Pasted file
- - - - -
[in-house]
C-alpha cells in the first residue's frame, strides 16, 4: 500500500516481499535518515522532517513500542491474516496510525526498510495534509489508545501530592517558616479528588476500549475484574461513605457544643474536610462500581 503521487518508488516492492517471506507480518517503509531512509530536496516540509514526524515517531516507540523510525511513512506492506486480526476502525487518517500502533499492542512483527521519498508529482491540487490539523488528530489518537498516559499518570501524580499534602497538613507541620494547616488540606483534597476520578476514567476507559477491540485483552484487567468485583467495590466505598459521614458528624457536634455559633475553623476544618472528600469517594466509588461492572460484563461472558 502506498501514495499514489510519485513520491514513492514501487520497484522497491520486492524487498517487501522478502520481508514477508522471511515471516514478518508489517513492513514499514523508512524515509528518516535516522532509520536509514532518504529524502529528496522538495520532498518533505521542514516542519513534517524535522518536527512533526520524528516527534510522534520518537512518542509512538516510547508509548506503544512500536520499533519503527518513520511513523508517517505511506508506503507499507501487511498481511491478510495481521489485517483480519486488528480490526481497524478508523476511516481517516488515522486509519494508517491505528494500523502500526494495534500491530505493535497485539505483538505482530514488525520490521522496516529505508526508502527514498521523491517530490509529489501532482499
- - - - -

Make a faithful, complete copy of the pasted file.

[in-house]
C-alpha cells in the first residue's frame, strides 16, 4: 500500500516481499535518515522532517513500542491474516496510525526498510495534509489508545501530592517558616479528588476500549475484574461513605457544643474536610462500581 503521487518508488516492492517471506507480518517503509531512509530536496516540509514526524515517531516507540523510525511513512506492506486480526476502525487518517500502533499492542512483527521519498508529482491540487490539523488528530489518537498516559499518570501524580499534602497538613507541620494547616488540606483534597476520578476514567476507559477491540485483552484487567468485583467495590466505598459521614458528624457536634455559633475553623476544618472528600469517594466509588461492572460484563461472558 502506498501514495499514489510519485513520491514513492514501487520497484522497491520486492524487498517487501522478502520481508514477508522471511515471516514478518508489517513492513514499514523508512524515509528518516535516522532509520536509514532518504529524502529528496522538495520532498518533505521542514516542519513534517524535522518536527512533526520524528516527534510522534520518537512518542509512538516510547508509548506503544512500536520499533519503527518513520511513523508517517505511506508506503507499507501487511498481511491478510495481521489485517483480519486488528480490526481497524478508523476511516481517516488515522486509519494508517491505528494500523502500526494495534500491530505493535497485539505483538505482530514488525520490521522496516529505508526508502527514498521523491517530490509529489501532482499